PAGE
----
This analysis was first available to Bloomberg Government subscribers
It’s the second most common element in the universe and plays a crucial role in medical and defense products, as well as children’s birthday parties. Yet helium is in short supply in the U.S. Now, Congress is floating an idea to boost private extraction.
Producers of the gas — used in everything from balloons and blimps to medical equipment and Elon Musk’s SpaceX rockets – – would gain under a bill (H.R. 3279; see BGOV Bill Summary) that would allow helium to be extracted from federal land on the same terms as oil and gas.
The U.S. Federal Helium Reserve near Amarillo, Texas, has traditionally been a major supplier of helium in the U.S., but now meets only about 40 percent of domestic demand. A 2013 law requires the government to sell any remaining supply in the reserve by Sept. 30, 2021, leaving companies that use the gas in their products looking elsewhere.
That means geopolitical risk. Qatar, Algeria, and Russia are the next-largest producers of helium, and Qatar’s supply was disrupted in June by a political dispute when a Saudi Arabia-led group of neighboring countries imposed a blockade of the nation.
Global helium consumption is about 8 billion cubic feet a year and the U.S. Federal Helium Reserve, which is the world’s largest supplier, had just 24.2 Bcf Bloomberg News reported in June 2016. Total known reserves in the U.S. are about 153 Bcf.
The Bureau of Land Management, which oversees the U.S. reserve, increased production in response to the Qatari disruption, but still can’t satisfy demand, said Walter L. Nelson, vice president of Air Products and Chemicals Inc., an industrial gas company, in testimony on a draft of the bill.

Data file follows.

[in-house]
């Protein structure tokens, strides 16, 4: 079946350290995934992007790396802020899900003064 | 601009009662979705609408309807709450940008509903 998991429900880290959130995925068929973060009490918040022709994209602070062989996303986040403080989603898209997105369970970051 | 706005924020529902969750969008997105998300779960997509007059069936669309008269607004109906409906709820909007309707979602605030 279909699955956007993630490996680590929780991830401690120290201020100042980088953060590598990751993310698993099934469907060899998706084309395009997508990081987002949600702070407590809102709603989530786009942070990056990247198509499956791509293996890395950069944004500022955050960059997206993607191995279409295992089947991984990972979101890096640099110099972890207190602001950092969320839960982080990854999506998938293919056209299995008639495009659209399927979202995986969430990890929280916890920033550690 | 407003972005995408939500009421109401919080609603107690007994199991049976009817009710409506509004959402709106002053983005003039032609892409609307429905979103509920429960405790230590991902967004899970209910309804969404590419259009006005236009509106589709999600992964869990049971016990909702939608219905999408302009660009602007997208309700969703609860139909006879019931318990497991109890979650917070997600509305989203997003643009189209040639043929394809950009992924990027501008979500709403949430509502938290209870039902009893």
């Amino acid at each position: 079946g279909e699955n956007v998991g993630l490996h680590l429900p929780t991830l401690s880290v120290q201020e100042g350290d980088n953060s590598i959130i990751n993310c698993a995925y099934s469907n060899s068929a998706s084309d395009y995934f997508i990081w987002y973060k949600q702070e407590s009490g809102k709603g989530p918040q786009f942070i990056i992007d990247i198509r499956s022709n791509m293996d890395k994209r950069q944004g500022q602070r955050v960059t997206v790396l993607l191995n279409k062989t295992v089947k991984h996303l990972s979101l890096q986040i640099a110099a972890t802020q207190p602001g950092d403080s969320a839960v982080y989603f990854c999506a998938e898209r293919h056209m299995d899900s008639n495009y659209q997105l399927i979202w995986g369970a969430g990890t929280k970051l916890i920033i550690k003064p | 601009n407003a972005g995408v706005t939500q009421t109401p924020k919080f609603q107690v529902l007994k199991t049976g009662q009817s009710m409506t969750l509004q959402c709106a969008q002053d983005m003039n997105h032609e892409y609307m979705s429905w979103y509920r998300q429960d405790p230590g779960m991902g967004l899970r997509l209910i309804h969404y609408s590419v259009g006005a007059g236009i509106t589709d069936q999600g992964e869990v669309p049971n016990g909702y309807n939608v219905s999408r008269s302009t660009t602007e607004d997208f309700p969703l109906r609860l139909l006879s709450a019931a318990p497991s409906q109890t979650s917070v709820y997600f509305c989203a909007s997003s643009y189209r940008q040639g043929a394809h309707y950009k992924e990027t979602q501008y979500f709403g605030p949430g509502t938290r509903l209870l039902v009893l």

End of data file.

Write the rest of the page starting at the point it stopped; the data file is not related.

“Without this bill, we could become dangerously dependent on unstable foreign countries for our supply of helium,” Paul Cook, a Republican from California and the bill’s sponsor, said in a statement.
Helium is mostly obtained as a by-product of natural gas production. Companies enter into agreements with BLM to extract helium at sites where they have oil and gas leases. These expire 10 years after a company stops using them for oil and gas output, even if they are still being used for helium extraction.
The bill would extend leases for as long as helium is being produced.
BLM has been granting waivers to extend companies’ oil and gas leases where helium is being extracted, according to a cost estimate from the Congressional Budget Office (CBO). The bill would codify that practice.
The bill would increase royalties paid to the government from helium production by about $1 million a year starting in fiscal 2019, CBO said. Royalties totaled $17 million in 2016.
The bill is supported by Air Products and Tacitus Ventures Corp. Entities reporting lobbying on the bill include Air Liquide SA, the American Chemical Society, the Association of Air Medical Services, and the Balloon Council.
An attorney for Oregon-based Stoel Rives LLP wrote in a party supply industry publication that the bill doesn’t go far enough to facilitate extraction because it wouldn’t eliminate the need for companies to have a helium sales agreement in addition to a federal oil and gas lease, among other issues.
The House is scheduled to vote on the bill Nov. 1 under suspension of the rules. A two-thirds majority would be required for passage.
Prospects for Senate action are unclear. Orrin Hatch, a Republican from Utah, introduced a companion bill (S. 1572), which was referred to the Senate Energy and Natural Resources Committee and hasn’t been considered.
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